Keep in mind that you need to make the pineapple paste filling first, and it takes a little bit of time to make, and then cool down. I recommend making it the day before, and letting it cool overnight in the fridge.
Pineapple cake pastry
2 cups plus 2 tablespoons all purpose flour
2 tablespoons corn starch
1/2 teaspoon baking powder
1/4 teaspoon salt
12 tablespoons unsalted butter at room temperature
1/4 cup transfat free shortening
1/2 cup confectioners’ sugar (powered sugar)
3 egg yolks from large eggs
1/2 vanilla bean
2 teaspoon of vanilla extract
1 large egg
1 recipe for pineapple paste (recipe follows)
1. Preheat an oven to 325˚F. Line a baking sheet with parchment paper of silipat.
2. In a medium mixing bowl, combine the flour, corn starch, baking powder and salt. Stir vigorously with a whisk to blend together.
3. In a stand mixer fitted with a paddle attachment, place the unsalted butter, cut into 1/4 inch cubes and shortening. Beat on medium until light and well blended. Scrape down the sides of the bowl and add the confectioners’ sugar and cream until blended. Scrape down again and add the egg yolks, one a time, beating until blended in, scraping down the sides between additions. Slice the vanilla pod vertically down the bean, and then scrape the seeds inside the pod into the bowl with a knife. Add the vanilla extract as well, and then beat to blend.
4. Scrape down the side of the bowl. Add the egg and beat for 1 minute on medium high or until the egg looks well distributed. The batter will look broken, but don’t worry, it will come together once you add the flour.
5. Add 1/3 of the flour mixture and beat into the batter. Scrape down and beat 1/3 more into the batter. Scrape and repeat with the final 1/3 of the flour mixture.
6. Roll a dough ball (about 2 tablespoons, slightly smaller than a golf ball) into the palm of your hand. Then flatten the ball, passing the dough between your palms until you have a disk roughly the size of your palm.
7. Place a heaping teaspoon of the pineapple paste into the center of the dough disk, and pinch the edges of the disk together, forming a “dumpling” shape.
8. Pat the sides of the dumpling to make a rough rectangle. Place the cake seam side down on a table and using the flat side of a butter knife, tap the sides of the cake, until it forms a rectangle or square.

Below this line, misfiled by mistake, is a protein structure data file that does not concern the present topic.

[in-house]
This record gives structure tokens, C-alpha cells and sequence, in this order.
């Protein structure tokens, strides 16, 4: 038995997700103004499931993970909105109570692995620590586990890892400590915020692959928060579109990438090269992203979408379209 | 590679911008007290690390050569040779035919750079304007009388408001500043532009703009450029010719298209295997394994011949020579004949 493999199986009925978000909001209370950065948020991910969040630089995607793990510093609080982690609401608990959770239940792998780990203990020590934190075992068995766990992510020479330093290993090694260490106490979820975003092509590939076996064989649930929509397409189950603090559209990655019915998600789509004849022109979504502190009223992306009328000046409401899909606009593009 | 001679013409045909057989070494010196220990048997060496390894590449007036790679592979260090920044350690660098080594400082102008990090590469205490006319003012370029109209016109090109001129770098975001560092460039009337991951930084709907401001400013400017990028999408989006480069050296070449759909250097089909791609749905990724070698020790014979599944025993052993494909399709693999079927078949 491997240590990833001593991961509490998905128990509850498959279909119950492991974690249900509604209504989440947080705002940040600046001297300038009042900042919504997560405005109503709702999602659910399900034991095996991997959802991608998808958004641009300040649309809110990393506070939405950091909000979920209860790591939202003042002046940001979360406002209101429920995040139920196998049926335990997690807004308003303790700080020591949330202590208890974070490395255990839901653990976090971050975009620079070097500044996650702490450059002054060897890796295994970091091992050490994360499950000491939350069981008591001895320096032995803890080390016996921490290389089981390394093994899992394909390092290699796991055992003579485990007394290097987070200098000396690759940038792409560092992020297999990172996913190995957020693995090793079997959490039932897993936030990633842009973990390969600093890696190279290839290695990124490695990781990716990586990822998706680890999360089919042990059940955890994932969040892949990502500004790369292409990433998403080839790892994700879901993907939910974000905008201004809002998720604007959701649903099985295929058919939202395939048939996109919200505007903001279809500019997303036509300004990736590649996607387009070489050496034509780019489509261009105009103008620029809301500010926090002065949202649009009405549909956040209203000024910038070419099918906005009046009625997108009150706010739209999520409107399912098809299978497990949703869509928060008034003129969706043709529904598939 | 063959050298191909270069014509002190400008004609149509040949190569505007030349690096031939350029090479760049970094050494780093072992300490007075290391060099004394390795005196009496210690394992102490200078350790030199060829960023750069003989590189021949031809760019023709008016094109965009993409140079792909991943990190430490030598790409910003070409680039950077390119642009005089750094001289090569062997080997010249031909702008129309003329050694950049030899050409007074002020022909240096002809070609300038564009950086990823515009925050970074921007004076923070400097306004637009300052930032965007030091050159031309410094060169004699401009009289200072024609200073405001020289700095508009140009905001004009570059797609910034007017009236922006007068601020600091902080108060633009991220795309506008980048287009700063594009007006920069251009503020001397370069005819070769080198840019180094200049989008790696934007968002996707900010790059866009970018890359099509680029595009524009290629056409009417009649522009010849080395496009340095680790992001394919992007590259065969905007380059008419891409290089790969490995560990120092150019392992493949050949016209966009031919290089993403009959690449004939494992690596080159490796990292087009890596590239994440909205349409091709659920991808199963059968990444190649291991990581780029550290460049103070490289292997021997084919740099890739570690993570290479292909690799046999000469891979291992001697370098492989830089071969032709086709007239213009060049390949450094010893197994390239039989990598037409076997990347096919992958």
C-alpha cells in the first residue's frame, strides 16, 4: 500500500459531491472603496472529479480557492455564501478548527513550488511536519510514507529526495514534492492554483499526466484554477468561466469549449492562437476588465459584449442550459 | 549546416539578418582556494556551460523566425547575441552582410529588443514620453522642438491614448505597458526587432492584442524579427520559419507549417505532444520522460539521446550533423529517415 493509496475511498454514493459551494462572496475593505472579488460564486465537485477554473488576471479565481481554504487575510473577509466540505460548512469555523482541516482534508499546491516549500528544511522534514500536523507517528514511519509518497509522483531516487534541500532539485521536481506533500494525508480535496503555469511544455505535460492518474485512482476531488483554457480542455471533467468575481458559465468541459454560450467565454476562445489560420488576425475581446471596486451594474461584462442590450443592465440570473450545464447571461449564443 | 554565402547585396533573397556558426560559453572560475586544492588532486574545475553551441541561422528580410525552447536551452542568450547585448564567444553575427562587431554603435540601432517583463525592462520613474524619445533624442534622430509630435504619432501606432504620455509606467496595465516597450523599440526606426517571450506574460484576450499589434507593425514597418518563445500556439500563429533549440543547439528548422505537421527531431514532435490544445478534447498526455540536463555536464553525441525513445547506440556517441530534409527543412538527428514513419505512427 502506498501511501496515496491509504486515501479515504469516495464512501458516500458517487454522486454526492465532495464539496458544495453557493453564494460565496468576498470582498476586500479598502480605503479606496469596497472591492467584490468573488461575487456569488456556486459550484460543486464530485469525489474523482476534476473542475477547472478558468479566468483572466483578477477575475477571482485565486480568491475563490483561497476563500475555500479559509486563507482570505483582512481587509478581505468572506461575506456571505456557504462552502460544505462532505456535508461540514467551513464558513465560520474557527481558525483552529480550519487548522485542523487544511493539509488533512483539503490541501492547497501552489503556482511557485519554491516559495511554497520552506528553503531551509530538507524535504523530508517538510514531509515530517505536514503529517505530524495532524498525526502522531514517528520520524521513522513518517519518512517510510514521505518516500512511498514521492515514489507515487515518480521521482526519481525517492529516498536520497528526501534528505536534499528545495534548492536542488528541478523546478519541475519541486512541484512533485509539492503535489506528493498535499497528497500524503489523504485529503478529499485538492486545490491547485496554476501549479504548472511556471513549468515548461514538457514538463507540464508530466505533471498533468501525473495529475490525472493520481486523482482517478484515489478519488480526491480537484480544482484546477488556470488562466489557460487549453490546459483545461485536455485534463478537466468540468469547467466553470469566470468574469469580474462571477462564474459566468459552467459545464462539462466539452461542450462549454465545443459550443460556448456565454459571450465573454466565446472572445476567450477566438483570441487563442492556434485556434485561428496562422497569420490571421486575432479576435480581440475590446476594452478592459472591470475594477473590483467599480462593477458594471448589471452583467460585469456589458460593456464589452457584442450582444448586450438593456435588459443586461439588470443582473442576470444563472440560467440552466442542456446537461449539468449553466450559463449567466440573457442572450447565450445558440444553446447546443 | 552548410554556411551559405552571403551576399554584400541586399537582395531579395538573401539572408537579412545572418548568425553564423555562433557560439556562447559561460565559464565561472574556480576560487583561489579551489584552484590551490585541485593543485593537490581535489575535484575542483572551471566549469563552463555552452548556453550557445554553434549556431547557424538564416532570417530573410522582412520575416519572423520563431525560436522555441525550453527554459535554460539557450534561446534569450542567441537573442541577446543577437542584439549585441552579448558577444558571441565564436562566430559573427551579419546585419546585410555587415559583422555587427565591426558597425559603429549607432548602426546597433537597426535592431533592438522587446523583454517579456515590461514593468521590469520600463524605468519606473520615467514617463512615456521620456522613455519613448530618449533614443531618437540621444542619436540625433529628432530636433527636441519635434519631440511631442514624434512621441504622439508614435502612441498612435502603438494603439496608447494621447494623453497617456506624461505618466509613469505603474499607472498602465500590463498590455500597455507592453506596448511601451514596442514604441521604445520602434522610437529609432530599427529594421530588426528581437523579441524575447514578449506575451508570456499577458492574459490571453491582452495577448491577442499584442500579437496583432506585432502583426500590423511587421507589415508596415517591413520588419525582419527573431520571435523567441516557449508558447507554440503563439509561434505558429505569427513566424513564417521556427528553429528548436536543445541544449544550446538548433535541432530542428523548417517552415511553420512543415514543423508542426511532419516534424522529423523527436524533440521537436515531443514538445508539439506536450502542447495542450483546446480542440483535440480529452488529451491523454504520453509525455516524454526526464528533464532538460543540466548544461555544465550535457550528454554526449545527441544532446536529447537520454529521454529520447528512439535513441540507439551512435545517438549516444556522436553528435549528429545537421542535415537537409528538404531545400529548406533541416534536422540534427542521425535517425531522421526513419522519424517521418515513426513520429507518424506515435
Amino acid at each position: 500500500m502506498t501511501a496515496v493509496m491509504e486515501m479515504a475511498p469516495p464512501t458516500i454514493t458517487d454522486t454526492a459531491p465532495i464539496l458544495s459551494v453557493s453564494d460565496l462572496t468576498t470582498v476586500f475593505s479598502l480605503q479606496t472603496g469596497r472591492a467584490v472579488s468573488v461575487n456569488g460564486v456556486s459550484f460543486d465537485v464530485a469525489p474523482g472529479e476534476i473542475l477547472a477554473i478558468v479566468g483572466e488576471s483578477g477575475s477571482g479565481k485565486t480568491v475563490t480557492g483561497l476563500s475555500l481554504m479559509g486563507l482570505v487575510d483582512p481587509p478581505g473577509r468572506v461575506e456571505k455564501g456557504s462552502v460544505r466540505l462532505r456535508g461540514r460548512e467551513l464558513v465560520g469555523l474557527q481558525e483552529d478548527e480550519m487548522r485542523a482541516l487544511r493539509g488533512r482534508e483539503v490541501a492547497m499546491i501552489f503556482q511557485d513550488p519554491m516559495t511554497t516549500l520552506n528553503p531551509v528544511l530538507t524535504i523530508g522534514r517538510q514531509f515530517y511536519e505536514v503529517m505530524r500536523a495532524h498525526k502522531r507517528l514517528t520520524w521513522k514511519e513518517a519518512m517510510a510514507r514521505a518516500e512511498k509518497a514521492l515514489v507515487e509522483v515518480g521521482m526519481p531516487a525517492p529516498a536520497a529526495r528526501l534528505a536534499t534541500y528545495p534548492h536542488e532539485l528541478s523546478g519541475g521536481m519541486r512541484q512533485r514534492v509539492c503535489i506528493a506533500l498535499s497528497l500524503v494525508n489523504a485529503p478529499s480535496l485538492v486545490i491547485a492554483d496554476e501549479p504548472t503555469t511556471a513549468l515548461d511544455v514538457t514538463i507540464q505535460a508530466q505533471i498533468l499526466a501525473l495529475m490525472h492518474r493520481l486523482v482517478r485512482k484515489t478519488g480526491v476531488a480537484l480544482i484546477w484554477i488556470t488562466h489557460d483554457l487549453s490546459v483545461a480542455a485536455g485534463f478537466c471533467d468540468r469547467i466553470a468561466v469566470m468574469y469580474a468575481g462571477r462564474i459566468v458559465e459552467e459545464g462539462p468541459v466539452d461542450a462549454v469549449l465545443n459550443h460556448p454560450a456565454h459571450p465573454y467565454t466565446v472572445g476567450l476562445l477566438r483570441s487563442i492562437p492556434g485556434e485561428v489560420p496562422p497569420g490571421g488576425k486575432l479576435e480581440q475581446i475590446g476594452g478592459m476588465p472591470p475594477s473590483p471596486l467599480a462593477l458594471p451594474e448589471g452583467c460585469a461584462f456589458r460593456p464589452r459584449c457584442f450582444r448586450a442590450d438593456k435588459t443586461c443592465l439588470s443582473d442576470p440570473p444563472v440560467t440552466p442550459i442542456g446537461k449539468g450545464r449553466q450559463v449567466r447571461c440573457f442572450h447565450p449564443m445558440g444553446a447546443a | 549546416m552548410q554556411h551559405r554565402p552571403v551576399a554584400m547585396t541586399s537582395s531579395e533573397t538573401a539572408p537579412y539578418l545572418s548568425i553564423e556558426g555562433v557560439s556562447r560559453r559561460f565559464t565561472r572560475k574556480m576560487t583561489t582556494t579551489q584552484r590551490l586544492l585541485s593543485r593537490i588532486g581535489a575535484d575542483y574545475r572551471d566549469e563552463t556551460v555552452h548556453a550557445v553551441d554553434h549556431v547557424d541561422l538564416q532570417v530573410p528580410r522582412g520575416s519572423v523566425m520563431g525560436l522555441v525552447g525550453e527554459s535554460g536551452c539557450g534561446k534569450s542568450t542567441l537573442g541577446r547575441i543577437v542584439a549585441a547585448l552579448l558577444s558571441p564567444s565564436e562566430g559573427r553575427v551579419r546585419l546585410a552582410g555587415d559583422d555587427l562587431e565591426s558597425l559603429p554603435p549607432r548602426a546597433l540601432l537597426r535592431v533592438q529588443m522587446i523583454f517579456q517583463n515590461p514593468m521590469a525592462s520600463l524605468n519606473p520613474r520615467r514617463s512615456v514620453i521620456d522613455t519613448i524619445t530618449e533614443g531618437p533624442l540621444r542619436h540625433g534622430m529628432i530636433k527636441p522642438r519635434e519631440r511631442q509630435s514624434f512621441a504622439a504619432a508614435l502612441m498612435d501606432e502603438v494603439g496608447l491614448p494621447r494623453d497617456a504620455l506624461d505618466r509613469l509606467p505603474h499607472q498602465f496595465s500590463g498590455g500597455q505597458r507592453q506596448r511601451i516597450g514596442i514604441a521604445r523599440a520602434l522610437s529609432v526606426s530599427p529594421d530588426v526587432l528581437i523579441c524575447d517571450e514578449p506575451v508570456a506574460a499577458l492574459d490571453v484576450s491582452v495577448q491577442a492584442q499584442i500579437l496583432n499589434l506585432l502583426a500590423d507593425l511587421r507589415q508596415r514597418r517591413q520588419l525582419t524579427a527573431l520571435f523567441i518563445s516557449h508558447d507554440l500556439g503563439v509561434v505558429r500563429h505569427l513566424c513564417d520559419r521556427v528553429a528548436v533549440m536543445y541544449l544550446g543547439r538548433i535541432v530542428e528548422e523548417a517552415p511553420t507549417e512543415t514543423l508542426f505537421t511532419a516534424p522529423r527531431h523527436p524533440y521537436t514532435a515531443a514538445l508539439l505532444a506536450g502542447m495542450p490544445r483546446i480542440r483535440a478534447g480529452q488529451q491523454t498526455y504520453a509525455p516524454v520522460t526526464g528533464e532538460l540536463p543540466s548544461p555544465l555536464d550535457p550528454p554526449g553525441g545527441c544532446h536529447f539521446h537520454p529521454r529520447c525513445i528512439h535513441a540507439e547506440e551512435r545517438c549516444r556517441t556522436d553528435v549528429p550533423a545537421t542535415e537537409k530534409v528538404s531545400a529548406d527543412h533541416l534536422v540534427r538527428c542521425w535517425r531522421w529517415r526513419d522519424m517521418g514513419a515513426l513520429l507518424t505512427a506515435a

8. Place the cakes about 1/2 inch apart on the baking sheet, seam side down and continue until you have used up all the dough and pineapple paste.
9. Bake in the oven for 14 minutes and then carefully flip over all the pineapple cakes, so that the “top” of the cake is faced down. Put back in the oven and bake for an additional 14 to 16 minutes until the cakes look golden brown.
10. Let the cakes cool on the baking sheet for about 10 minutes until moving them to a wire rack to cool completely.
Pineapple paste filling
12 oz of pineapple, diced
1lb 4 oz of peeled, seeded and diced moqua or winter melon (you’ll need about 2 1/2 to 3 lbs of moqua or winter melon to start)
3/4 cups of organic white sugar (if you don’t have organic, plain white sugar will do)
1/2 cup of honey (any varietal, I used clover)
Two 4” sprigs of fresh rosemary
1. Put the diced pineapple in a food processor and process until you have a fine puree. You should have about 1 3/4 cups of puree. Pour into a Dutch oven or large heavy stockpot.
2. Put the moqua in the food processor and process until it is finely shredded. You should have about 3 cups of shredded melon. Pour the shredded melon into the same dutch oven or heavy stockpot. Rinse out the processor but don’t put it away, you’ll need it again. Add the two sprigs of rosemary.
3. Cook on medium heat, stirring occasionally, until most of the juices have evaporated and the shredded melon starts to turn translucent, about 20 minutes.
4. Take the rosemary branches out and discard them. A lot of rosemary leaves will still be left behind, which is fine. Spoon the pineapple mixture back into the food processor carefully (it will be hot). Processor for a minute or two until you have a puree with the rosemary leaves chopped into small bits.
4. Pour back into the Dutch oven or stock pot and add the sugar. Cook for an additional 8 to 10 minutes or until the filling has thickened.
5. Pour the honey into Dutch oven and continue to cook for an additional 12 minutes or so. The final paste should be thick, similar tomato paste in consistency and smell fragrant of rosemary.
6. Transfer to a heatproof bowl or measure cup and let cool to room temperature. Cover and move it to the fridge until cold.